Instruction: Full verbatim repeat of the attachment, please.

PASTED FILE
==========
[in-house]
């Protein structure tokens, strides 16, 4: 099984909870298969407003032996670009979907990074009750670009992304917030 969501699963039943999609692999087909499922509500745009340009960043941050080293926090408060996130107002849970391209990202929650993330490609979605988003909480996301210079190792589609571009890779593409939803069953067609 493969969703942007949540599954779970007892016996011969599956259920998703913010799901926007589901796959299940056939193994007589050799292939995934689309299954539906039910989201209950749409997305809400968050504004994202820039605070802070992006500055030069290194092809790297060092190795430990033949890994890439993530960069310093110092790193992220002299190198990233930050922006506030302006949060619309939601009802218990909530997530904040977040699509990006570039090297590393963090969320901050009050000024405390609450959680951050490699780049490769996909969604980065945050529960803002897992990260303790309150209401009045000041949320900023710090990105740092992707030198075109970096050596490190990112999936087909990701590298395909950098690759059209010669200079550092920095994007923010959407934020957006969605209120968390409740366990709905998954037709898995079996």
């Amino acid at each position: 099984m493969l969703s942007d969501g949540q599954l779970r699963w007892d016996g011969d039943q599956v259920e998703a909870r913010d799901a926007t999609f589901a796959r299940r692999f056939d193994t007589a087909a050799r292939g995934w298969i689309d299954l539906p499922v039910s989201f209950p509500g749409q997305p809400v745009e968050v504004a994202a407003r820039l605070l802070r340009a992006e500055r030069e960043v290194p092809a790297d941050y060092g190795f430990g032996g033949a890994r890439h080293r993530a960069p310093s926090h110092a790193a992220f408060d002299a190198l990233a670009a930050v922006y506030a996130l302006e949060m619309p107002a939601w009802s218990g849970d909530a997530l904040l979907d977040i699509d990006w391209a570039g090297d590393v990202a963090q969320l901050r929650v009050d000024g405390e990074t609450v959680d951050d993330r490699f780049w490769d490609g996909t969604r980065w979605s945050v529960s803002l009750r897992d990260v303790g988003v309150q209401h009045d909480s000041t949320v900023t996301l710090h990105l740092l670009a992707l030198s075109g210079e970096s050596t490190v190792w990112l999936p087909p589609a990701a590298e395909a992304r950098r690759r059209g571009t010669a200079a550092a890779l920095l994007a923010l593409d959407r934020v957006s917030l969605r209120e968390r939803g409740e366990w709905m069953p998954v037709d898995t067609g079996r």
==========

[in-house]
């Protein structure tokens, strides 16, 4: 099984909870298969407003032996670009979907990074009750670009992304917030 969501699963039943999609692999087909499922509500745009340009960043941050080293926090408060996130107002849970391209990202929650993330490609979605988003909480996301210079190792589609571009890779593409939803069953067609 493969969703942007949540599954779970007892016996011969599956259920998703913010799901926007589901796959299940056939193994007589050799292939995934689309299954539906039910989201209950749409997305809400968050504004994202820039605070802070992006500055030069290194092809790297060092190795430990033949890994890439993530960069310093110092790193992220002299190198990233930050922006506030302006949060619309939601009802218990909530997530904040977040699509990006570039090297590393963090969320901050009050000024405390609450959680951050490699780049490769996909969604980065945050529960803002897992990260303790309150209401009045000041949320900023710090990105740092992707030198075109970096050596490190990112999936087909990701590298395909950098690759059209010669200079550092920095994007923010959407934020957006969605209120968390409740366990709905998954037709898995079996």
């Amino acid at each position: 099984m493969l969703s942007d969501g949540q599954l779970r699963w007892d016996g011969d039943q599956v259920e998703a909870r913010d799901a926007t999609f589901a796959r299940r692999f056939d193994t007589a087909a050799r292939g995934w298969i689309d299954l539906p499922v039910s989201f209950p509500g749409q997305p809400v745009e968050v504004a994202a407003r820039l605070l802070r340009a992006e500055r030069e960043v290194p092809a790297d941050y060092g190795f430990g032996g033949a890994r890439h080293r993530a960069p310093s926090h110092a790193a992220f408060d002299a190198l990233a670009a930050v922006y506030a996130l302006e949060m619309p107002a939601w009802s218990g849970d909530a997530l904040l979907d977040i699509d990006w391209a570039g090297d590393v990202a963090q969320l901050r929650v009050d000024g405390e990074t609450v959680d951050d993330r490699f780049w490769d490609g996909t969604r980065w979605s945050v529960s803002l009750r897992d990260v303790g988003v309150q209401h009045d909480s000041t949320v900023t996301l710090h990105l740092l670009a992707l030198s075109g210079e970096s050596t490190v190792w990112l999936p087909p589609a990701a590298e395909a992304r950098r690759r059209g571009t010669a200079a550092a890779l920095l994007a923010l593409d959407r934020v957006s917030l969605r209120e968390r939803g409740e366990w709905m069953p998954v037709d898995t067609g079996r």